Recent warnings from the SEC only heighten and confirm these risks. On March 25, 2020, the SEC Division of Corporation Finance confirmed that it is “monitoring how companies are reporting the effects and risks of COVID-19 on their businesses, financial condition, and results of operations and is providing guidance as companies prepare disclosure documents during this uncertain time.”  Similarly, the SEC’s Office of Chief Accountant issued a statement highlighting accounting areas that may involve significant judgments and estimates in light of the evolving status of COVID-19 including, but not limited to: fair value and impairment considerations, leases, debt modifications or restructurings, hedging, revenue recognition, income taxes, going concern, subsequent events, and adoption of new accounting standards.  Most recently, the SEC Chairman and Director of the Division of Corporation Finance issued a statement urging public companies to include “as much information as is practicable” regarding the financial and operational effects of COVID-19 in forward-looking statements to investors. Finally, in the Enforcement speech, Division of Enforcement Co-Director, Steven Peikin, described that the COVID-19 Steering Committee is focusing on these very issues and noted that “[r]ecognizing that the economic impacts of any downturn may vary across different industries and sectors, the Steering Committee has developed a systematic process to review public filings from issuers in highly-impacted industries, with a focus on identifying disclosures that appear to be significantly out of step with others in the same industry. We are also looking for disclosures, impairments, or valuations that may attempt to disguise previously undisclosed problems or weaknesses as coronavirus-related.”

 

Crisis as a Real Life Stress Test Exposing Previously Unknown Risks or Deficiencies

The current crisis, like the 2008 Crisis, may also expose latent risks and deficiencies in operational infrastructure.  The SEC may look into whether such risks and deficiencies, in hindsight, were reasonably avoidable.

Business Continuity Plans and Cybersecurity.  Because of the widespread business disruption in this crisis, we can anticipate that the Enforcement Staff will likely open investigations into deficiencies related to the implementation of business continuity plans (BCPs).  The Office of Compliance Inspections and Examinations (OCIE) has already sent firms pandemic-related exam requests seeking information concerning how BCPs were or are designed to address pandemic risks.  For example, one unique characteristic of the current environment is that COVID-19 has negatively impacted operations in all geographical regions, even though many firms’ BCPs had envisioned that impairment in one geographic region could be mitigated by backup centers elsewhere.  Even if firms implemented what they believed to be adequate procedures for cybersecurity and data protection, such protections may prove inadequate, or fail to address unique requirements imposed by some jurisdictions, given the sudden transition for almost all employees to remote work during the current crisis, and the heightened cybersecurity and data privacy risks associated with this change.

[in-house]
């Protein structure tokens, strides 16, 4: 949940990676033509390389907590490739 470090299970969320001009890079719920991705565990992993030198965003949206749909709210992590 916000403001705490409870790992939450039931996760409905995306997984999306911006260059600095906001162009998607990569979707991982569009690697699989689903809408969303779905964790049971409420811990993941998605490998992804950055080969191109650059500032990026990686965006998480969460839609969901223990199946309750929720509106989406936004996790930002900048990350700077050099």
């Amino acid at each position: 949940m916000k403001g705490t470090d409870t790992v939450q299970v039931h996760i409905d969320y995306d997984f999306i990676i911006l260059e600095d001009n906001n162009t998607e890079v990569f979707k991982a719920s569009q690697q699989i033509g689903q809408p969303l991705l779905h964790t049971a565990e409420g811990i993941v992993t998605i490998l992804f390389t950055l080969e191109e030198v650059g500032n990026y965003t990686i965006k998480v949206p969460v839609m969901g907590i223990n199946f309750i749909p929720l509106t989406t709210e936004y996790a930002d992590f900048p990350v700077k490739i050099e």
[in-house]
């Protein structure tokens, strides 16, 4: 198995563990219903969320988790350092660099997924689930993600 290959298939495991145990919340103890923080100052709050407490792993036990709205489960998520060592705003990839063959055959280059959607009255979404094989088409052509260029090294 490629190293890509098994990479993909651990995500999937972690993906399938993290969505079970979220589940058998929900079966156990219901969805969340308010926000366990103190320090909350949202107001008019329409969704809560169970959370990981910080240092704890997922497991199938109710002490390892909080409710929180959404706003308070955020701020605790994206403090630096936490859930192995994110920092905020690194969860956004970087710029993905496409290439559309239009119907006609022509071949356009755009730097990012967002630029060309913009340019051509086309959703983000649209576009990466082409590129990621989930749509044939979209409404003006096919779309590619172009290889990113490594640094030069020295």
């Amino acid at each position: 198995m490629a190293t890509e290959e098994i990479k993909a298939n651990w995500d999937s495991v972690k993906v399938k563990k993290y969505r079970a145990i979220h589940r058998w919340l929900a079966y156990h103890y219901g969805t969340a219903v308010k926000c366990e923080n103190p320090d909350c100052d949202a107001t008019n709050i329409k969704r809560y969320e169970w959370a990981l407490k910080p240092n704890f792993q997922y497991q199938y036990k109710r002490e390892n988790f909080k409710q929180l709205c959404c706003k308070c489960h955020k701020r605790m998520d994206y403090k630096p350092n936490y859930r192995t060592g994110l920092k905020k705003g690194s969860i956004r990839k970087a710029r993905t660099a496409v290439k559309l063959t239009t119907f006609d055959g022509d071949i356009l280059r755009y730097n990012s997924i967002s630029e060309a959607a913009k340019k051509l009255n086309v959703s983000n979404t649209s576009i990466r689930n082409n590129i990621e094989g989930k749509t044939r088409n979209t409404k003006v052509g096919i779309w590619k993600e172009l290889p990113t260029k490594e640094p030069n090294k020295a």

Suitability and Risk Associated with Complex Products and Strategies. Following the 2008 Crisis, the Enforcement Division honed in on complex products and investment strategies—resulting, in part, in the formation of the Division’s Complex Financial Instruments Unit. That focus is likely to continue in the coming months. The SEC likely will review disclosures and reporting related to such products or investments represented to be relatively safe options but, when tested during a crisis, were not so. For example, structured products such as collateralized loan obligations and securitized loans, as well as high-yield bonds and bond funds, are likely to undergo increased scrutiny, with a focus on retail investors in particular.  

“[A] key lesson from the 2008 Crisis is that public companies and asset managers, even in the midst of tackling the immediate problems of a crisis, should develop the situational awareness to identify conduct or deficiencies that may be subject to hindsight scrutiny by the SEC.”

 

Bad Acts and Unfair Conduct

As with any market crisis, there will be a focus on actual or alleged “bad acts” and unfair conduct, such as insider trading, market abuse, risky trading strategies, and mismanagement of redemption requests.

Unfair Treatment of Redemption Requests. Issues surrounding redemption requests by fund investors were a significant Commission focus during and after the 2008 Crisis. We can expect that as redemption requests spike, and some funds gate their redemptions, the Enforcement Staff will look at how funds manage the requests to determine whether stated procedures are being followed to process redemptions fairly, or if they are improperly providing special treatment to themselves or certain investors.

Insider Trading.  As noted above, the SEC Co-Directors of the Division of Enforcement recently confirmed that “substantial resources” will be committed to the detection and investigation of insider trading related to the COVID-19 pandemic.  Rapidly-evolving financial impacts of COVID-19 and extensions of public reporting deadlines will create more opportunities for insiders to buy or sell stocks before disclosures move the markets.  For the same reason, the Staff will be on the lookout for selective disclosure of material nonpublic information in violation of Regulation FD.